What can my 93-year-old mother do for activities when she is suffering from dementia, macular degeneration, hearing loss, and not much coordination?

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We sit with her, walk her around, but she cannot stand to be left alone for 2 minutes. Recently altered her meds, so she is more calm. We are stumped. Will try anything. Already do some exercising, put a ball in her hand to squeeze and strengthen, leg stretches. She cannot dress herself or feed her self--she drops what she is holding, and cannot see the food on her plate. Does anyone have any ideas? We are all a little nutty from sitting around. Thank you!

Answers 1 to 10 of 22
Get an IPOD or something like that and download her favorite music onto it. Or, get some books on tape that you think she'd like, and plug her in.
Yes, i have tried that. The earphones bother her, and she wears hearing aids. I have tried without the aids, too. She is very out of it and it's hard for her to relate to anything that she must participate in. Thank you, and we will keep on trying!
Top Answer
shes 93 yrs old , shes lived a long life . she s tired and worn out . just leave her alone .
my dad is 87 yrs old and he sleeps alot , i would say hey dad raise ur leg up , we re going to excerise , he just stares at me and said no im too tired ,
all i can do for him is to hold his hand or sit with him and watch tv , talk to him . sit at the kitchen table to be with him .
theyre like babies all over again . all you can do is to give them love and give them the best care you can .
while he s napping , i go do my housework or im on here . when hes awake i go and hang out with good ole dad .
getting up to go bathroom wears my dad out . wears me out too .
theyre just tired and worn out ....
Thanks Linda:) she never naps. The caregivers and I do sit with her for hours. If you get up to go to the bathroom, fix her lunch, vacuum, whatever: she can't stand it. Doesn't want to be left alone for a minute. Can't be with her own thoughts.
You are a Saint, one of God's Angels on earth, and I mean it.
Love, christina
you too christina . xoxo
Try play doh or something she can fiddle with. They say it is also calming for dementia patients.
btw, my mom is 90 and has the same issues. I am continuing to research and finding a number of good ideas. Another is a spelling bee and a fill in the blank game with idioms such as "don't count your chickens before they _______". Good luck to you!!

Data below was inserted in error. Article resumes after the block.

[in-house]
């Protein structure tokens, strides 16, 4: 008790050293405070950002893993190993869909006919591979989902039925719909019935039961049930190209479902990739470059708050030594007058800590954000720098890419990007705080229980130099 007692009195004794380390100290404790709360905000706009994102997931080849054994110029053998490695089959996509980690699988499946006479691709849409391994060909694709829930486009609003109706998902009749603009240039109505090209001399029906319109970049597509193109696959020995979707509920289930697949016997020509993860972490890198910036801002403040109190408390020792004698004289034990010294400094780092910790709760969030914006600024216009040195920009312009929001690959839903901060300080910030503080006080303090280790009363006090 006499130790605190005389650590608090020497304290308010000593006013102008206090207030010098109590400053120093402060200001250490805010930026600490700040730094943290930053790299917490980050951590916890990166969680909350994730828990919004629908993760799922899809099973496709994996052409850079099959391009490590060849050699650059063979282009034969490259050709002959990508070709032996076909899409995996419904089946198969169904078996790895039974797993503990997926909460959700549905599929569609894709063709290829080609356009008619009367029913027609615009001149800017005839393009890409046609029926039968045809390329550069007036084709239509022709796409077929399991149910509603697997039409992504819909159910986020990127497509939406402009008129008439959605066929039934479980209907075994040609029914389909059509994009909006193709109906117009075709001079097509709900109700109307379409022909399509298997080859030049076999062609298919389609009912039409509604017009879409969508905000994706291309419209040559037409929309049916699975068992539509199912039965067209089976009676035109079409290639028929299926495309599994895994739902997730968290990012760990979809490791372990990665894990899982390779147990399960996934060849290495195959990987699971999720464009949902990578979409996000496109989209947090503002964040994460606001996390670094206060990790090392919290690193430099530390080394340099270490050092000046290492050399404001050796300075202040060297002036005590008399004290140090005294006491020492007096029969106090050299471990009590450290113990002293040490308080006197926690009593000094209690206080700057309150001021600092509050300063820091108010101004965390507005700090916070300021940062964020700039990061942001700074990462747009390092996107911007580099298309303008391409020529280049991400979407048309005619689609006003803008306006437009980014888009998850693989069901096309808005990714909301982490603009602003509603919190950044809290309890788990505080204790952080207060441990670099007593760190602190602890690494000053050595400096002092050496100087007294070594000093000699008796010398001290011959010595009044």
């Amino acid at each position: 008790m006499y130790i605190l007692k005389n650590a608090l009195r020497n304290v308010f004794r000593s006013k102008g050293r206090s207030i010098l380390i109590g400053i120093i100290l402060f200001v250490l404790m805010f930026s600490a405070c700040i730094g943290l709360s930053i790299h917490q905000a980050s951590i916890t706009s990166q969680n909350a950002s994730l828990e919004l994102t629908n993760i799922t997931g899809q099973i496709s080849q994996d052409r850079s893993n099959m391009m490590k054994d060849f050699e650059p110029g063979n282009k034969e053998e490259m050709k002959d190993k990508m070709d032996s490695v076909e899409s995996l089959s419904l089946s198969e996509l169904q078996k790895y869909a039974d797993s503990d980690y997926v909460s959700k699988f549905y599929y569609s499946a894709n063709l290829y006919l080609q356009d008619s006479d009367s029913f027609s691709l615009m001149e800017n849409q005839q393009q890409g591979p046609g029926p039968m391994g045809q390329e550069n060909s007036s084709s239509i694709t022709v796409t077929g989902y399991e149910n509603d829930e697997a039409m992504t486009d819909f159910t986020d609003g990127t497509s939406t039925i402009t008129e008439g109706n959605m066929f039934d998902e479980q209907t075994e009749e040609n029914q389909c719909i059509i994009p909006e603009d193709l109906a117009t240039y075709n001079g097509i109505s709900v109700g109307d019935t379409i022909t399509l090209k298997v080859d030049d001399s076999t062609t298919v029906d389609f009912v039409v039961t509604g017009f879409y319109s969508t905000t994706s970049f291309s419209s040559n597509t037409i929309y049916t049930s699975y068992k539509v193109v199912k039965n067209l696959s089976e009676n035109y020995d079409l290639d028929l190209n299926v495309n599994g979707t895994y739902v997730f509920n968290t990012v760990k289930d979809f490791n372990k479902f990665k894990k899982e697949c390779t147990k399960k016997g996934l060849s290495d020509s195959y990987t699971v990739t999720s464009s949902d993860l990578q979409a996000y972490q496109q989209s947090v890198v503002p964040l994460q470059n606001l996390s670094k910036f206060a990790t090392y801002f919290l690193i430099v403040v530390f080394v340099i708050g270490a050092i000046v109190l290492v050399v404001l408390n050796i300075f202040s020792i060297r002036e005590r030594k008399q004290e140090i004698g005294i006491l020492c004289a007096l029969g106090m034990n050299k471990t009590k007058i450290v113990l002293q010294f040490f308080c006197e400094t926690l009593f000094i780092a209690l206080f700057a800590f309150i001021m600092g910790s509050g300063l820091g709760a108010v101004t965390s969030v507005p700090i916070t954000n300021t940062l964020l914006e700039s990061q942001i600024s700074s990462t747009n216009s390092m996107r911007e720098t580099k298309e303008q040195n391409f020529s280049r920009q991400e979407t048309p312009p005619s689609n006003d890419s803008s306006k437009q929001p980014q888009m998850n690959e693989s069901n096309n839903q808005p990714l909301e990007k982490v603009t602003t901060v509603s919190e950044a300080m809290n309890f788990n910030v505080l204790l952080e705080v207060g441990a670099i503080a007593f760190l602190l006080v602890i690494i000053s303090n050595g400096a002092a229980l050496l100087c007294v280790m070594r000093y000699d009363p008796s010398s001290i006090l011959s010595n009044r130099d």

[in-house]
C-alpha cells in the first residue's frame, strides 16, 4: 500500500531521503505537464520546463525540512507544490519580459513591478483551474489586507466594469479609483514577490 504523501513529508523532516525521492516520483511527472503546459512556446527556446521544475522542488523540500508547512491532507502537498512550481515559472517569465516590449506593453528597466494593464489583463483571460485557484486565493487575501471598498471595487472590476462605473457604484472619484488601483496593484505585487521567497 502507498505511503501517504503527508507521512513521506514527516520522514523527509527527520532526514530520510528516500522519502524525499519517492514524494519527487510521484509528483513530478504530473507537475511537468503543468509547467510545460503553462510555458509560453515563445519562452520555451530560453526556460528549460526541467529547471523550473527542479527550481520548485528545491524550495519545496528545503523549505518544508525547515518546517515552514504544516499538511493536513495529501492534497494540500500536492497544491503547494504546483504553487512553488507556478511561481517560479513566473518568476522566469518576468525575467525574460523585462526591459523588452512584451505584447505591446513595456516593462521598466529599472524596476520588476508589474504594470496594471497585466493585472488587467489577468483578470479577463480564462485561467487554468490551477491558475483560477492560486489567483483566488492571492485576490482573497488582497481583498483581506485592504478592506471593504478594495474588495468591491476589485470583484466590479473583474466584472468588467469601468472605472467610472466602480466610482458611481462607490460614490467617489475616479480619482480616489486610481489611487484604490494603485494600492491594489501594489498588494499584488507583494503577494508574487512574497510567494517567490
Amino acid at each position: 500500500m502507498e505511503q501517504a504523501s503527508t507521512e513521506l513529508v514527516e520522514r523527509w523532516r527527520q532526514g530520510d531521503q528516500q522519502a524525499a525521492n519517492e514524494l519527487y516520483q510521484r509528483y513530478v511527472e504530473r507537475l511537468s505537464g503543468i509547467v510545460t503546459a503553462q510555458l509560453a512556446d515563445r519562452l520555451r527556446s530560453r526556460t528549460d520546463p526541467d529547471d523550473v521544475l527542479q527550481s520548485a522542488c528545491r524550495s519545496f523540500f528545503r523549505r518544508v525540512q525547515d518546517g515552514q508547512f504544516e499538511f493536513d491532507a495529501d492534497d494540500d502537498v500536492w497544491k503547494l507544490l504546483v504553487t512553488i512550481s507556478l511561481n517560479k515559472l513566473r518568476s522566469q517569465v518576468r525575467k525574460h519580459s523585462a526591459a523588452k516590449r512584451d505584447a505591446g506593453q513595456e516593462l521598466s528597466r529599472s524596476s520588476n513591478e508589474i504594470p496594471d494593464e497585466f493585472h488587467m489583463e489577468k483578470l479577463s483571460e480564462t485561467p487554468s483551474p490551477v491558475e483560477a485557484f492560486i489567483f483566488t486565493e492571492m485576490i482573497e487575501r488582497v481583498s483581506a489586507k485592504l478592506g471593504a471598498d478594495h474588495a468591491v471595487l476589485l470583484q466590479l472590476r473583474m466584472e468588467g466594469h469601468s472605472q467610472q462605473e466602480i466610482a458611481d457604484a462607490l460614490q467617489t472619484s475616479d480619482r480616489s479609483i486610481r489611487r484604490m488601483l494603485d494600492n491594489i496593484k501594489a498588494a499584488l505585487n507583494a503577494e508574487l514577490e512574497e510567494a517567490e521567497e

Hi, highrider! Yes, the nursery rhymes and song lyrics we can do!! She and I are both vocalists, and we can find a song lyric for just about any situation, and then laugh! This cannot go on all day long, however, and every day. haha The caregivers take her to the library once a month, and get books about animals, chicken soup for the soul collections, and I have a lot of books from when my kids were small, but those are not always interesting to her, or appropriate. Now that she is on a new med so she is not so impatient, jumpy, and needy, finding a balance and things to occupy her is a bit easier! Thank you so much for your ideas! Also--she hates to get anything on her HANDS!!! Freak out!! :D Christina xo
Can she follow a story or article? I understand that the Library of Congress has a very simple-to-operate audio player and not only books but magazines and newspapers recorded for it. Could she follow shorter stories and articles? Would having it play loudly without a headset drive the rest of you crazy? There is no cost to use this.

Have you looked at "fidget" toys and tactile toys designed for those with dementia? The Alzheimer's Store is one source, or do a Google search. They're just things to occupy the hands or give some comfort. But they might offer some diversion.

Could she fold washclothes? We use washclothes as single-use hand towels, so we have 3 to 5 laundry loads of them per week. My husband (dementia, 85) has the job of folding them. He holds a shallow box on his lap and smooths a "towel" out, folds it in quarters, and puts it in a pile. If he is having a good day he also moves them from the stacks into the baskets we place on the bathroom vanity, but often I do that part. I understand that a repetitive action, and a textured surface (like terry cloth), and different colors, can all be appealing. It also gives him the feeling of making a contribution -- which it in fact does!

And also I'd consider Linda's attitude. I don't think Mother needs to be busy all the time. Sitting quietly together is OK, too.

If she doesn't want to be left alone, and surely sometimes it is necessary to leave her alone, I wonder if the technique for leaving young children in a hospital would apply? "Mommy has to go talk to the doctors and nurses now. While I'm gone I want you to hold this pretty scarf of mine. When I come back I'll put it around my neck again." Would it comfort your mother to have something of yours to hold while you are not with her?

You are doing a labor of love, Christina, and I hope you are experiencing many rewarding moments.
My Mom has the same physical problems She doesn't like "strangers" comong into her house even is they are there to help her. The Vna Hopice people have been a Godsend,,,,,,they are so patient and giving. Even though Mom doesn't want to give up her independence she accepts their help.
She wants me there all the time but it can get overwhelming. The Vna can offer you help especially if you find someone she really likes.

My thoughts and prayers are with you. I know what youu're going through.

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